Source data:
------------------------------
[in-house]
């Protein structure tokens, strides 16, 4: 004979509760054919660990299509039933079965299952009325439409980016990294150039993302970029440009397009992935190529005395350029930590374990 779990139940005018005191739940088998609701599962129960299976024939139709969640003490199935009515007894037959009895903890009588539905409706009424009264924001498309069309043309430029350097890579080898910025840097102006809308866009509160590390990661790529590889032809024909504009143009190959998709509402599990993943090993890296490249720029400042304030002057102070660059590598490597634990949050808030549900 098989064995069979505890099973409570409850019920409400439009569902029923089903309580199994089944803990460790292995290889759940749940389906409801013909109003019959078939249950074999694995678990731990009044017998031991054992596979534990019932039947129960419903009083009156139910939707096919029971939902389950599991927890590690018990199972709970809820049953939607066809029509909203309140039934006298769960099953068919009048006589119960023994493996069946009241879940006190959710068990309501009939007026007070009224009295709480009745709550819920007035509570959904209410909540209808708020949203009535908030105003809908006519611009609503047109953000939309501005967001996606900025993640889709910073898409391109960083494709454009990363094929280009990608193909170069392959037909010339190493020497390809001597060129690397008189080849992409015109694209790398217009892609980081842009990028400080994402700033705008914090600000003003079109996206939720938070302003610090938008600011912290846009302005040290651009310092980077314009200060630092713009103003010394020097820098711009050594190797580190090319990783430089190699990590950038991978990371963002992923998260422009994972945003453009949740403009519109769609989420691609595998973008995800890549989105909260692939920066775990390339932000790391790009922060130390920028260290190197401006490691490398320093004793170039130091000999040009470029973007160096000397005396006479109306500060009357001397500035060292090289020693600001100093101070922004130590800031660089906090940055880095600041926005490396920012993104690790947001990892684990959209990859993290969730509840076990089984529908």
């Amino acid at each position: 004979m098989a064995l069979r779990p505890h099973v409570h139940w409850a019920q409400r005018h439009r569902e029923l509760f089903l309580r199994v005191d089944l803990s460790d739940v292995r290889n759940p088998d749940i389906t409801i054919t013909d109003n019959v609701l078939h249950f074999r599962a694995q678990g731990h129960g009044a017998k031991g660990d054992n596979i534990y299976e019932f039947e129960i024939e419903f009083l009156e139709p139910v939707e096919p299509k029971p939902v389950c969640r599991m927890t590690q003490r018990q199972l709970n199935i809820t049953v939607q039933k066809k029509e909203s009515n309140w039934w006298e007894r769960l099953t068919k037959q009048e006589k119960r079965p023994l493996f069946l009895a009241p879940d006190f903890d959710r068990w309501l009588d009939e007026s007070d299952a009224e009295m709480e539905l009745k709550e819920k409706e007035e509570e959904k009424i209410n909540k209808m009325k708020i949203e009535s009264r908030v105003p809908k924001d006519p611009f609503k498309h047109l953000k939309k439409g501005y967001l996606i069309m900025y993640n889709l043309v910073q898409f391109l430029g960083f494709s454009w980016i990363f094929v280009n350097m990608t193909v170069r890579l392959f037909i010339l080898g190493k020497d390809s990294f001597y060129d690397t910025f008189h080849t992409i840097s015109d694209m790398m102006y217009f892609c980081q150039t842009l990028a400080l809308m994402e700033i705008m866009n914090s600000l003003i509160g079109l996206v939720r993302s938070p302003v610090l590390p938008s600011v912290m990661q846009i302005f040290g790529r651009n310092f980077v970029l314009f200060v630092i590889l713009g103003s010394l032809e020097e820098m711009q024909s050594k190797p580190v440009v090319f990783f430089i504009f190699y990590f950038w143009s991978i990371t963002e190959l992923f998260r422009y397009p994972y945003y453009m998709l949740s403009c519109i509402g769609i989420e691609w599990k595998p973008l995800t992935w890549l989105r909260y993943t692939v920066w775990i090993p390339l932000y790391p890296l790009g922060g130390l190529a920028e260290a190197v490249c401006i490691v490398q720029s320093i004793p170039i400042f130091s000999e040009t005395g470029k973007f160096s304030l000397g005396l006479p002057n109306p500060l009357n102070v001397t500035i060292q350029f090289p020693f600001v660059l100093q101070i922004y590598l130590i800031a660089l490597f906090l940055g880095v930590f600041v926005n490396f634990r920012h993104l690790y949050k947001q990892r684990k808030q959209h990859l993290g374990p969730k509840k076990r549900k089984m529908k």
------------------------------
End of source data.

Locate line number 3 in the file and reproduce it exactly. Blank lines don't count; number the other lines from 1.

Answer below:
């Amino acid at each position: 004979m098989a064995l069979r779990p505890h099973v409570h139940w409850a019920q409400r005018h439009r569902e029923l509760f089903l309580r199994v005191d089944l803990s460790d739940v292995r290889n759940p088998d749940i389906t409801i054919t013909d109003n019959v609701l078939h249950f074999r599962a694995q678990g731990h129960g009044a017998k031991g660990d054992n596979i534990y299976e019932f039947e129960i024939e419903f009083l009156e139709p139910v939707e096919p299509k029971p939902v389950c969640r599991m927890t590690q003490r018990q199972l709970n199935i809820t049953v939607q039933k066809k029509e909203s009515n309140w039934w006298e007894r769960l099953t068919k037959q009048e006589k119960r079965p023994l493996f069946l009895a009241p879940d006190f903890d959710r068990w309501l009588d009939e007026s007070d299952a009224e009295m709480e539905l009745k709550e819920k409706e007035e509570e959904k009424i209410n909540k209808m009325k708020i949203e009535s009264r908030v105003p809908k924001d006519p611009f609503k498309h047109l953000k939309k439409g501005y967001l996606i069309m900025y993640n889709l043309v910073q898409f391109l430029g960083f494709s454009w980016i990363f094929v280009n350097m990608t193909v170069r890579l392959f037909i010339l080898g190493k020497d390809s990294f001597y060129d690397t910025f008189h080849t992409i840097s015109d694209m790398m102006y217009f892609c980081q150039t842009l990028a400080l809308m994402e700033i705008m866009n914090s600000l003003i509160g079109l996206v939720r993302s938070p302003v610090l590390p938008s600011v912290m990661q846009i302005f040290g790529r651009n310092f980077v970029l314009f200060v630092i590889l713009g103003s010394l032809e020097e820098m711009q024909s050594k190797p580190v440009v090319f990783f430089i504009f190699y990590f950038w143009s991978i990371t963002e190959l992923f998260r422009y397009p994972y945003y453009m998709l949740s403009c519109i509402g769609i989420e691609w599990k595998p973008l995800t992935w890549l989105r909260y993943t692939v920066w775990i090993p390339l932000y790391p890296l790009g922060g130390l190529a920028e260290a190197v490249c401006i490691v490398q720029s320093i004793p170039i400042f130091s000999e040009t005395g470029k973007f160096s304030l000397g005396l006479p002057n109306p500060l009357n102070v001397t500035i060292q350029f090289p020693f600001v660059l100093q101070i922004y590598l130590i800031a660089l490597f906090l940055g880095v930590f600041v926005n490396f634990r920012h993104l690790y949050k947001q990892r684990k808030q959209h990859l993290g374990p969730k509840k076990r549900k089984m529908k």